A Former Player's Guide to Social Media, Image Consciousness and Self-Censorship

Ryan Riddle@@Ryan_RiddleCorrespondent IOctober 3, 2012

Image courtesy of ncsasports.org
Image courtesy of ncsasports.org

In an industry saturated in carefully manipulated public image, intensely guarded and packaged for family entertainment, each player is forced to walk a tightrope between honesty and neutrality. After all, in order to keep the gravy train a-flowing, you better not upset the chef.

In this modern era of sports where every athlete is given a voice directly linked to the masses at the push of a button, empowerment and self-defamation can go hand in hand.

But the ultimate consequence for athletes dabbling in social-media roulette could be the loss of millions of dollars and the acquisition of a lot of free time, perfect for engaging in the very activity which created the empty calendar to begin with.  

For those who may not realize the gravity of this social-media phenomenon, allow me to share a recent example.

Shortly following the Monday Night Football game against the Green Bay Packers and the Seattle Seahawks in which the replacement refs cost the Packers the game with one of the worst calls in recent memory, Packer offensive lineman T.J. Lang “tweeted” an obscenity targeted at the replacement refs which quickly went viral.

In a matter of hours, Lang had acquired over 90,000 new followers.

For most NFL players, sending a single sentence from the comforts of their living room could lead to an all-out media-frenzy if they aren’t careful. Football players are trained early on how to deal with the media, primarily through imitating their peers. By the time they’re a seasoned NFL veteran, they can rattle off responses to reporters as if in auto-pilot.

The typical concern is to not give the media anything newsworthy nor say anything that could cause a team distraction.

Another constant threat to freedom of speech is the common consequence of fines from either the team or the NFL. But the biggest fear is saying something that could get your ostracized from the league, or perhaps from your livelihood altogether.

For many in the NFL, this fear may not linger as something specific, but rather as a constant, abstract-hypothetical which can keep most guys heavily guarded and always on their toes.

This is the reason why the NFL fails to have a single openly gay player on a roster. Perhaps you may be able to name a few of the known atheist NFL players, but I sure can’t. What about all of the politically outspoken players out there? I know there are a few, but why is this generally so rare?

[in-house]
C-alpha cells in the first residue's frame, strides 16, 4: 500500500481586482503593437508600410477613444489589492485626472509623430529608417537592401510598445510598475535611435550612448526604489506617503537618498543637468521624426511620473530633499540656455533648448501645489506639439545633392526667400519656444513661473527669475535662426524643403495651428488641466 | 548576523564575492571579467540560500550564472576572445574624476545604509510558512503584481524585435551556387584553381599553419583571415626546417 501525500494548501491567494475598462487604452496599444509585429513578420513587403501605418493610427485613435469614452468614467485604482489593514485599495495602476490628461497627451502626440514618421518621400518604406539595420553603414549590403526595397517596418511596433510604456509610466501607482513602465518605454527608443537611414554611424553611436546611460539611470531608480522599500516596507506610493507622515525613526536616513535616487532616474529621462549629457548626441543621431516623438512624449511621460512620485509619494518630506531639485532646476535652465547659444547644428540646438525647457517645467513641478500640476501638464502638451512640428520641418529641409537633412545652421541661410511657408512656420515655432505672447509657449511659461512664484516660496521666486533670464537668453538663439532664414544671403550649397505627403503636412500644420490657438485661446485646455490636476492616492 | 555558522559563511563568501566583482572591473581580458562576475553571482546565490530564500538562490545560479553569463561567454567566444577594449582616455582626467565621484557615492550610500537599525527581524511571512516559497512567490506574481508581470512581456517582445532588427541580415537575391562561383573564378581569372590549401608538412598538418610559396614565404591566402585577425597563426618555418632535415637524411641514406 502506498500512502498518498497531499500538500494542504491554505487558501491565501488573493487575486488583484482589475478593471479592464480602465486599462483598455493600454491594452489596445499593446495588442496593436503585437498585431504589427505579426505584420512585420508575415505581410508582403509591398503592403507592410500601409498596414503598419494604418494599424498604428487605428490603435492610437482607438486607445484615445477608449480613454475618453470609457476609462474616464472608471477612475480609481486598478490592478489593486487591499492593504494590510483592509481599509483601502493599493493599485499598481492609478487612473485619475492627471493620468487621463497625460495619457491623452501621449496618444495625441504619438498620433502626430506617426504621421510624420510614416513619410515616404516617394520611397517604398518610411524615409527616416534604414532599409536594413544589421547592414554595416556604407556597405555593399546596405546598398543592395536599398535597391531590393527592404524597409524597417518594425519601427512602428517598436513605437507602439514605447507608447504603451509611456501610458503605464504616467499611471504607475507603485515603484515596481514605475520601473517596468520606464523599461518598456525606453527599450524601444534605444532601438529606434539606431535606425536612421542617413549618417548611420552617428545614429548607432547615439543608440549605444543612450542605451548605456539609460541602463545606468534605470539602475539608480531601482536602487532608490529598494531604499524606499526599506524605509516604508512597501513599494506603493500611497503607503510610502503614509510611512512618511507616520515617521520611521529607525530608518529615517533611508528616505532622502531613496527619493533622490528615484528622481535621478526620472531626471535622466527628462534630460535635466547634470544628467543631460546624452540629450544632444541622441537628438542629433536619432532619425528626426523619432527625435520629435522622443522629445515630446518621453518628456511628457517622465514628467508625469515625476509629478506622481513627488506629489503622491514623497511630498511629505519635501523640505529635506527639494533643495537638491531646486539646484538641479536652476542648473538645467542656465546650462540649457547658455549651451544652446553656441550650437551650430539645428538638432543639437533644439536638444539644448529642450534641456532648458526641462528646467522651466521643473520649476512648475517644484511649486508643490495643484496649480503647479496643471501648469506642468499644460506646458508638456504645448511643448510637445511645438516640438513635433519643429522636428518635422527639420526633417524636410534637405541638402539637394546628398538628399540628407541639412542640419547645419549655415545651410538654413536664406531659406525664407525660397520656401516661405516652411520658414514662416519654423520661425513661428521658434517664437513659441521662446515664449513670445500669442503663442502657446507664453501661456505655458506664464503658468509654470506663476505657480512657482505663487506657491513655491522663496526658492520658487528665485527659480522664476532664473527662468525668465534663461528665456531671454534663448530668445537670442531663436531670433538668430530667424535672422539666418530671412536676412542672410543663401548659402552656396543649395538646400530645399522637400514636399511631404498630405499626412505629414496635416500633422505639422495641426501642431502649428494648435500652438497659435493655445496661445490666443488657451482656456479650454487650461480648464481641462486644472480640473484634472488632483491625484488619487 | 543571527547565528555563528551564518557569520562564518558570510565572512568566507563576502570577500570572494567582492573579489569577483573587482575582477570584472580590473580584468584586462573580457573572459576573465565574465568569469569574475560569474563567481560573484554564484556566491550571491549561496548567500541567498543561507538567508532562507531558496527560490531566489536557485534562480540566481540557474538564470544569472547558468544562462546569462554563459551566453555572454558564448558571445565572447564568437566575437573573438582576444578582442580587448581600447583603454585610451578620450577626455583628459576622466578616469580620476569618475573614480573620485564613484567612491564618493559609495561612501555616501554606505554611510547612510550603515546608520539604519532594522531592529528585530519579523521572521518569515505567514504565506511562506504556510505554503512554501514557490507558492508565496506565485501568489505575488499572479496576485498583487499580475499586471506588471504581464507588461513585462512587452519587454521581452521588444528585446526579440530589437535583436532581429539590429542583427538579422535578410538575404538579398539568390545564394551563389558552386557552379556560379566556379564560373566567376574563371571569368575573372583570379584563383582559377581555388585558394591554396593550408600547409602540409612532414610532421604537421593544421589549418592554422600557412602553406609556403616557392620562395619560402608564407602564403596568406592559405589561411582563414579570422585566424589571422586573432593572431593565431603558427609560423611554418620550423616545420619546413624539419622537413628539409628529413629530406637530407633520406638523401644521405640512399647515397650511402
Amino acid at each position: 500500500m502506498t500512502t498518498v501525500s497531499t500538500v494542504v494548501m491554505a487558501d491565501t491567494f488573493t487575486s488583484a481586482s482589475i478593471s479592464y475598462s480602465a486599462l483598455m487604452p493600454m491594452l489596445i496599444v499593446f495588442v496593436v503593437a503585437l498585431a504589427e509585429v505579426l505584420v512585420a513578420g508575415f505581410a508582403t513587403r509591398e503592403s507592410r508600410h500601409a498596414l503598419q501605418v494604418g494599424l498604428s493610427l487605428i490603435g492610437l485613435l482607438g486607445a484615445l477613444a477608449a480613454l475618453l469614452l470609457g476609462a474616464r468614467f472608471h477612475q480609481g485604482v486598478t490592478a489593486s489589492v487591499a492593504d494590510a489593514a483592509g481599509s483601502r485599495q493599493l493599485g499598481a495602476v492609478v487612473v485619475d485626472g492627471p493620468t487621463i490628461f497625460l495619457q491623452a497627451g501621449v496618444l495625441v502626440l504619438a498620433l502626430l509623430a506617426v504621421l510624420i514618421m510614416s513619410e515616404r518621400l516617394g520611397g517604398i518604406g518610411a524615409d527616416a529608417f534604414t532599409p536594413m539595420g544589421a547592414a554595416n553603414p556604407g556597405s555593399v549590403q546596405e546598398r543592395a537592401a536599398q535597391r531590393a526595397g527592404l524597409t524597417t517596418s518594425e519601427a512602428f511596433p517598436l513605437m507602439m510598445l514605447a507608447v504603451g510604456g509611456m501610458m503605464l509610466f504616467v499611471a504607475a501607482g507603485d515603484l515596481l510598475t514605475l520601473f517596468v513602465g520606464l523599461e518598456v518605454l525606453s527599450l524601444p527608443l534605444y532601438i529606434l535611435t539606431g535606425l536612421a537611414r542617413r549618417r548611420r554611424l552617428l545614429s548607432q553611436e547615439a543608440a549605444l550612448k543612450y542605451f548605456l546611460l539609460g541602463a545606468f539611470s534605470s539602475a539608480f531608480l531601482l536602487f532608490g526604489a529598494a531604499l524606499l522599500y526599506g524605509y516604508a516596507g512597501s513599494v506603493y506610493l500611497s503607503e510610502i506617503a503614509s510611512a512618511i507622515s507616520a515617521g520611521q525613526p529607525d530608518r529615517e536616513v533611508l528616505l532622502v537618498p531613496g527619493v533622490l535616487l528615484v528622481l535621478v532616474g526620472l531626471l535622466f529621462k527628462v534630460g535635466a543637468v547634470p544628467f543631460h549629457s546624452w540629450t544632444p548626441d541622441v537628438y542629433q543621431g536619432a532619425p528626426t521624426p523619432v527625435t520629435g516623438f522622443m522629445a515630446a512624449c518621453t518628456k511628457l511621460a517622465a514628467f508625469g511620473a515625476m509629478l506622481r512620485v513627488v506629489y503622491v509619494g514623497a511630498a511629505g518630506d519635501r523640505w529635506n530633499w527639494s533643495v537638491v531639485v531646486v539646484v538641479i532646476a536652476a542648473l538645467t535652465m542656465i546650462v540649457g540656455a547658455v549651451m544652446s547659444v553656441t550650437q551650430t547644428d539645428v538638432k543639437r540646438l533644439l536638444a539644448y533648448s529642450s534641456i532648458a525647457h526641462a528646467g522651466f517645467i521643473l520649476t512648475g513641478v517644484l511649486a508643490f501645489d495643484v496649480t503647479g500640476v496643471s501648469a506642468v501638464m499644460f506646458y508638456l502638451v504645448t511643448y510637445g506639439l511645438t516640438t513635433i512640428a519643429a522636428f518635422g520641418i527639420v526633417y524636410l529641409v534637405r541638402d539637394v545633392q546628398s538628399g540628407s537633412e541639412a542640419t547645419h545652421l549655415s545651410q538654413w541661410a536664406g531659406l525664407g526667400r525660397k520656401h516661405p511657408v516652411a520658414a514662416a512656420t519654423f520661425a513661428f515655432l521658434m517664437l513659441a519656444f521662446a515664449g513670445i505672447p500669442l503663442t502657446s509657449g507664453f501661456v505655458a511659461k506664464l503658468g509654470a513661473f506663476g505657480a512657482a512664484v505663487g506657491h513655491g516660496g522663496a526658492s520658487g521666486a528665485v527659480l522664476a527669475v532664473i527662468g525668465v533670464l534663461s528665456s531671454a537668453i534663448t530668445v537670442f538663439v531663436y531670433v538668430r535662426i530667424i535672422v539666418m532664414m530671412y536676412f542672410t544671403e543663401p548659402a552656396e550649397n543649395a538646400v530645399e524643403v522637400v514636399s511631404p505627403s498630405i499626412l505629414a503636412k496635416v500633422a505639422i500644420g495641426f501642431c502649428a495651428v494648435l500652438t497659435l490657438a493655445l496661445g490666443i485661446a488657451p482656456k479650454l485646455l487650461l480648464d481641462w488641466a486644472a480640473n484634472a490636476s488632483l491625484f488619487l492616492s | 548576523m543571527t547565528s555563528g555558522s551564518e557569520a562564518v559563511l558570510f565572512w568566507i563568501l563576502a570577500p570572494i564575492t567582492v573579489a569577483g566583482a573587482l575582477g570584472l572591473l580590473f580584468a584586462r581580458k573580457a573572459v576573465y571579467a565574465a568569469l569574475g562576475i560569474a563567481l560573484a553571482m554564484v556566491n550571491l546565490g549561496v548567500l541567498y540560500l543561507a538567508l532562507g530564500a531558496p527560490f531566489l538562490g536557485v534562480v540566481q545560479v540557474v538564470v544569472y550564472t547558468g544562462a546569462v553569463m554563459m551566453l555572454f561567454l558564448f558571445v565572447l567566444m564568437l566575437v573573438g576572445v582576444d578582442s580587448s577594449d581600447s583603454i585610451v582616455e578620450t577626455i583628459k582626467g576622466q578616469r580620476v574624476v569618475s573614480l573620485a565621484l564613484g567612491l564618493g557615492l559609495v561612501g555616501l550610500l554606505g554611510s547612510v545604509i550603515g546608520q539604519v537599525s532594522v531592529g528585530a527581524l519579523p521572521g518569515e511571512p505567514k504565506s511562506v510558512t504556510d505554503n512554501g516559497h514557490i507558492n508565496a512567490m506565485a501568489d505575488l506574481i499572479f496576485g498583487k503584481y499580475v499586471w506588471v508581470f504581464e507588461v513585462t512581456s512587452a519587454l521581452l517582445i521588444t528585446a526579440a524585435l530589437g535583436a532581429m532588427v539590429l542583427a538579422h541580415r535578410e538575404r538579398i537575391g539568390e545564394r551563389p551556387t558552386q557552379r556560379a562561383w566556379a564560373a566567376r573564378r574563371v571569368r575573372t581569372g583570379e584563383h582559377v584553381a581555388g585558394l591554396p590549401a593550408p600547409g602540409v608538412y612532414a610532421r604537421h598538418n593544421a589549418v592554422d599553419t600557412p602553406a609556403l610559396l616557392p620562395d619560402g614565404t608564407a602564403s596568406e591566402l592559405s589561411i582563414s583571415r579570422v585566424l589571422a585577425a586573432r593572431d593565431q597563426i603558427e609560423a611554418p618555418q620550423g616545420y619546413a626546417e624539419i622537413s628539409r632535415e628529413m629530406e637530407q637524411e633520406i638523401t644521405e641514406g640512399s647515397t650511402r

The answer is simple: It’s hard enough trying to survive the NFL with the normal obstacles in place. The last thing most people want to do is to challenge the already astronomical odds of attaining and maintaining success in the NFL by opening up their big mouth and doing something stupid like expressing themselves.

The evolution of social media has provided athletes with a platform to express, share and promote whatever they so desire. But the question remains: What is the best thing to do with so much power in the palm of your hand?

There’s no easy answer to this question, regardless of how many times we hear Herm Edwards tell players, “Don’t push send.” Why should it be advisable for our athletes to keep their mouths forever shut?

Everyone has their own unique goals in life, and for some players, the soapbox provided to an NFL athlete can procure many advantages and opportunities where there weren’t any before.

But as much as social media has the potential to be a launching pad for many careers, it can also become a destructive force in regard to on-the-field production.

Some may argue there is a strong correlation between Chad Johnson’s increased time and energy in social media over the years and his steady decrease as a productive athlete.

Personally, there are only a few NFL players I choose to follow on Twitter, mainly because the stuff most of them have to say is of no interest to me. But if I were to offer current players any bit of advice in dealing with social media, it would be this:

Say whatever it is you feel compelled to say, express your freedom and shine your light onto the world as you see fit. But please, make sure you have given considerable thought to the consequences of your words. Do not be the guy completely thrown off by the public’s reaction to your vociferations.

It is only when you are able to anticipate and handle the outcomes of your decisions that you can remove yourself from regretting them.